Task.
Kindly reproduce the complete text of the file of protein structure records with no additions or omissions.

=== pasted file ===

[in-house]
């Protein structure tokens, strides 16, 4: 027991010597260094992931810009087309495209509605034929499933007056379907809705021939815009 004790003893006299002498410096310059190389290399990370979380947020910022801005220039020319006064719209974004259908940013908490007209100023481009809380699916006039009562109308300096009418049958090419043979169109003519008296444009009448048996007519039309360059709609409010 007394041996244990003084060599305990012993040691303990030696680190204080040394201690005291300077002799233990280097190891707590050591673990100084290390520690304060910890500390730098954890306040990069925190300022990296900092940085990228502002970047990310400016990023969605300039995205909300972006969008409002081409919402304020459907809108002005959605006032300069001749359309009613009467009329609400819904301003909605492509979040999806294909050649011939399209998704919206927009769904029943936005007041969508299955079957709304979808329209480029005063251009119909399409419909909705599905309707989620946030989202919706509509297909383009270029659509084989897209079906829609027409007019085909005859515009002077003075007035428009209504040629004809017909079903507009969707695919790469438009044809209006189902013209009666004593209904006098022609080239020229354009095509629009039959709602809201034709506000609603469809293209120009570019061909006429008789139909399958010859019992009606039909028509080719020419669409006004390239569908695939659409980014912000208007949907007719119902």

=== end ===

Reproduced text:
[in-house]
């Protein structure tokens, strides 16, 4: 027991010597260094992931810009087309495209509605034929499933007056379907809705021939815009 004790003893006299002498410096310059190389290399990370979380947020910022801005220039020319006064719209974004259908940013908490007209100023481009809380699916006039009562109308300096009418049958090419043979169109003519008296444009009448048996007519039309360059709609409010 007394041996244990003084060599305990012993040691303990030696680190204080040394201690005291300077002799233990280097190891707590050591673990100084290390520690304060910890500390730098954890306040990069925190300022990296900092940085990228502002970047990310400016990023969605300039995205909300972006969008409002081409919402304020459907809108002005959605006032300069001749359309009613009467009329609400819904301003909605492509979040999806294909050649011939399209998704919206927009769904029943936005007041969508299955079957709304979808329209480029005063251009119909399409419909909705599905309707989620946030989202919706509509297909383009270029659509084989897209079906829609027409007019085909005859515009002077003075007035428009209504040629004809017909079903507009969707695919790469438009044809209006189902013209009666004593209904006098022609080239020229354009095509629009039959709602809201034709506000609603469809293209120009570019061909006429008789139909399958010859019992009606039909028509080719020419669409006004390239569908695939659409980014912000208007949907007719119902």